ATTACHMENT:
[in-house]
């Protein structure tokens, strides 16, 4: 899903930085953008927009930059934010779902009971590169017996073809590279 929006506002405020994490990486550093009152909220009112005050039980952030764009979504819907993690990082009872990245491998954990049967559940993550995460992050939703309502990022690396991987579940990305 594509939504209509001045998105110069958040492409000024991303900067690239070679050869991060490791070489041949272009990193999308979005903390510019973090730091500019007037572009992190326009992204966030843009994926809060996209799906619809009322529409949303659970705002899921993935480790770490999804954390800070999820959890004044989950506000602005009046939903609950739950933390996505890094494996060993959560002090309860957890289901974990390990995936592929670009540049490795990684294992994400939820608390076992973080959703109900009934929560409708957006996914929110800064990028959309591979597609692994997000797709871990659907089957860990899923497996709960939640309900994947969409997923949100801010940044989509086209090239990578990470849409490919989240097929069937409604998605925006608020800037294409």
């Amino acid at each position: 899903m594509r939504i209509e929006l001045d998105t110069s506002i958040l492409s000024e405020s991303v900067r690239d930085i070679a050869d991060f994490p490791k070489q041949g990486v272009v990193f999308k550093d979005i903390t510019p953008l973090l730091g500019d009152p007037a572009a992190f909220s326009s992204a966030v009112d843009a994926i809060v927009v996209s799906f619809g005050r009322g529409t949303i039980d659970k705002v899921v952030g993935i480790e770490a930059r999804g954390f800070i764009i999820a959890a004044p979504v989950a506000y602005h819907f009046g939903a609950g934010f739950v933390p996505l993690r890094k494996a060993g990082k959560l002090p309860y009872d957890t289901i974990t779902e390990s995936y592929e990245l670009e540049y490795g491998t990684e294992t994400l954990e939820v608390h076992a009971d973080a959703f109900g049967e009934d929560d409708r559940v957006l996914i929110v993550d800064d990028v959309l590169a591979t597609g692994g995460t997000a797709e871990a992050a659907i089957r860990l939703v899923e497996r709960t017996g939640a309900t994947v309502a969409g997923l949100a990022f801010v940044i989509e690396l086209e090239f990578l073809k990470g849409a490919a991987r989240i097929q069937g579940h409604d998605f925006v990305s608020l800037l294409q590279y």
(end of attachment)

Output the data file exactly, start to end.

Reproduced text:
[in-house]
């Protein structure tokens, strides 16, 4: 899903930085953008927009930059934010779902009971590169017996073809590279 929006506002405020994490990486550093009152909220009112005050039980952030764009979504819907993690990082009872990245491998954990049967559940993550995460992050939703309502990022690396991987579940990305 594509939504209509001045998105110069958040492409000024991303900067690239070679050869991060490791070489041949272009990193999308979005903390510019973090730091500019007037572009992190326009992204966030843009994926809060996209799906619809009322529409949303659970705002899921993935480790770490999804954390800070999820959890004044989950506000602005009046939903609950739950933390996505890094494996060993959560002090309860957890289901974990390990995936592929670009540049490795990684294992994400939820608390076992973080959703109900009934929560409708957006996914929110800064990028959309591979597609692994997000797709871990659907089957860990899923497996709960939640309900994947969409997923949100801010940044989509086209090239990578990470849409490919989240097929069937409604998605925006608020800037294409």
């Amino acid at each position: 899903m594509r939504i209509e929006l001045d998105t110069s506002i958040l492409s000024e405020s991303v900067r690239d930085i070679a050869d991060f994490p490791k070489q041949g990486v272009v990193f999308k550093d979005i903390t510019p953008l973090l730091g500019d009152p007037a572009a992190f909220s326009s992204a966030v009112d843009a994926i809060v927009v996209s799906f619809g005050r009322g529409t949303i039980d659970k705002v899921v952030g993935i480790e770490a930059r999804g954390f800070i764009i999820a959890a004044p979504v989950a506000y602005h819907f009046g939903a609950g934010f739950v933390p996505l993690r890094k494996a060993g990082k959560l002090p309860y009872d957890t289901i974990t779902e390990s995936y592929e990245l670009e540049y490795g491998t990684e294992t994400l954990e939820v608390h076992a009971d973080a959703f109900g049967e009934d929560d409708r559940v957006l996914i929110v993550d800064d990028v959309l590169a591979t597609g692994g995460t997000a797709e871990a992050a659907i089957r860990l939703v899923e497996r709960t017996g939640a309900t994947v309502a969409g997923l949100a990022f801010v940044i989509e690396l086209e090239f990578l073809k990470g849409a490919a991987r989240i097929q069937g579940h409604d998605f925006v990305s608020l800037l294409q590279y």